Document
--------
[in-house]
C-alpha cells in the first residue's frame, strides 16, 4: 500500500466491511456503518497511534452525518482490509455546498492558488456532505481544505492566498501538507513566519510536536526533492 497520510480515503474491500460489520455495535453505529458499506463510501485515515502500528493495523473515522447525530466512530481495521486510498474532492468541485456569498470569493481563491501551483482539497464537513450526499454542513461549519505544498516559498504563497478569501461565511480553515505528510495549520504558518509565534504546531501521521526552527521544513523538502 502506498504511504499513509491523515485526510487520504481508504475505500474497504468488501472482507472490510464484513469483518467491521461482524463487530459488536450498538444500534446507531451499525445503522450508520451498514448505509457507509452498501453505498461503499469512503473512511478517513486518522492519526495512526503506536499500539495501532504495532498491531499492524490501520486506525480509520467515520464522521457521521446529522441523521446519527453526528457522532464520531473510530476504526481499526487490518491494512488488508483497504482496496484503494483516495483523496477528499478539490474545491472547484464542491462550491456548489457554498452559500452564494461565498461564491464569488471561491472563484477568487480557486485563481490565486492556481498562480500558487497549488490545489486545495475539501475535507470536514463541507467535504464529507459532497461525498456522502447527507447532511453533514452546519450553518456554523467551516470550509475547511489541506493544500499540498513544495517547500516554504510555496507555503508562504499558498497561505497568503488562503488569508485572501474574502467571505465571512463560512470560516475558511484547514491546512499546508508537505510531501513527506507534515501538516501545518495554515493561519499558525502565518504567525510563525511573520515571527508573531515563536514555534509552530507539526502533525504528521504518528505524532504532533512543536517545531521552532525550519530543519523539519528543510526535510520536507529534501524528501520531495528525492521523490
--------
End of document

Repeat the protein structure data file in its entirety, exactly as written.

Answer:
[in-house]
C-alpha cells in the first residue's frame, strides 16, 4: 500500500466491511456503518497511534452525518482490509455546498492558488456532505481544505492566498501538507513566519510536536526533492 497520510480515503474491500460489520455495535453505529458499506463510501485515515502500528493495523473515522447525530466512530481495521486510498474532492468541485456569498470569493481563491501551483482539497464537513450526499454542513461549519505544498516559498504563497478569501461565511480553515505528510495549520504558518509565534504546531501521521526552527521544513523538502 502506498504511504499513509491523515485526510487520504481508504475505500474497504468488501472482507472490510464484513469483518467491521461482524463487530459488536450498538444500534446507531451499525445503522450508520451498514448505509457507509452498501453505498461503499469512503473512511478517513486518522492519526495512526503506536499500539495501532504495532498491531499492524490501520486506525480509520467515520464522521457521521446529522441523521446519527453526528457522532464520531473510530476504526481499526487490518491494512488488508483497504482496496484503494483516495483523496477528499478539490474545491472547484464542491462550491456548489457554498452559500452564494461565498461564491464569488471561491472563484477568487480557486485563481490565486492556481498562480500558487497549488490545489486545495475539501475535507470536514463541507467535504464529507459532497461525498456522502447527507447532511453533514452546519450553518456554523467551516470550509475547511489541506493544500499540498513544495517547500516554504510555496507555503508562504499558498497561505497568503488562503488569508485572501474574502467571505465571512463560512470560516475558511484547514491546512499546508508537505510531501513527506507534515501538516501545518495554515493561519499558525502565518504567525510563525511573520515571527508573531515563536514555534509552530507539526502533525504528521504518528505524532504532533512543536517545531521552532525550519530543519523539519528543510526535510520536507529534501524528501520531495528525492521523490